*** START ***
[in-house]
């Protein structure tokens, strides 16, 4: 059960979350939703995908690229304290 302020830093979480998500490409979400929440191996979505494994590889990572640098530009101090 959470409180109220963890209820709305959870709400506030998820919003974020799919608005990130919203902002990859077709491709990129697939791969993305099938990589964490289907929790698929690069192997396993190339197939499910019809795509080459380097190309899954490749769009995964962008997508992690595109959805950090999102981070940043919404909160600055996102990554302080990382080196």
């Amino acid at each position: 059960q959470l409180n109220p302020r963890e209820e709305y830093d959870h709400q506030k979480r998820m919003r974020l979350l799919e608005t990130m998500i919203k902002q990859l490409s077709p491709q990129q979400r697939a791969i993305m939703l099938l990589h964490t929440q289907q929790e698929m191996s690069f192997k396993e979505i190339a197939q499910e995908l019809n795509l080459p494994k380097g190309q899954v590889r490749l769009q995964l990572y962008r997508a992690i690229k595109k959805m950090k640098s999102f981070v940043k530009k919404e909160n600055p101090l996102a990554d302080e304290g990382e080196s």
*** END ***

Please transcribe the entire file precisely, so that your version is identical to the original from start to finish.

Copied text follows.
[in-house]
């Protein structure tokens, strides 16, 4: 059960979350939703995908690229304290 302020830093979480998500490409979400929440191996979505494994590889990572640098530009101090 959470409180109220963890209820709305959870709400506030998820919003974020799919608005990130919203902002990859077709491709990129697939791969993305099938990589964490289907929790698929690069192997396993190339197939499910019809795509080459380097190309899954490749769009995964962008997508992690595109959805950090999102981070940043919404909160600055996102990554302080990382080196």
């Amino acid at each position: 059960q959470l409180n109220p302020r963890e209820e709305y830093d959870h709400q506030k979480r998820m919003r974020l979350l799919e608005t990130m998500i919203k902002q990859l490409s077709p491709q990129q979400r697939a791969i993305m939703l099938l990589h964490t929440q289907q929790e698929m191996s690069f192997k396993e979505i190339a197939q499910e995908l019809n795509l080459p494994k380097g190309q899954v590889r490749l769009q995964l990572y962008r997508a992690i690229k595109k959805m950090k640098s999102f981070v940043k530009k919404e909160n600055p101090l996102a990554d302080e304290g990382e080196s």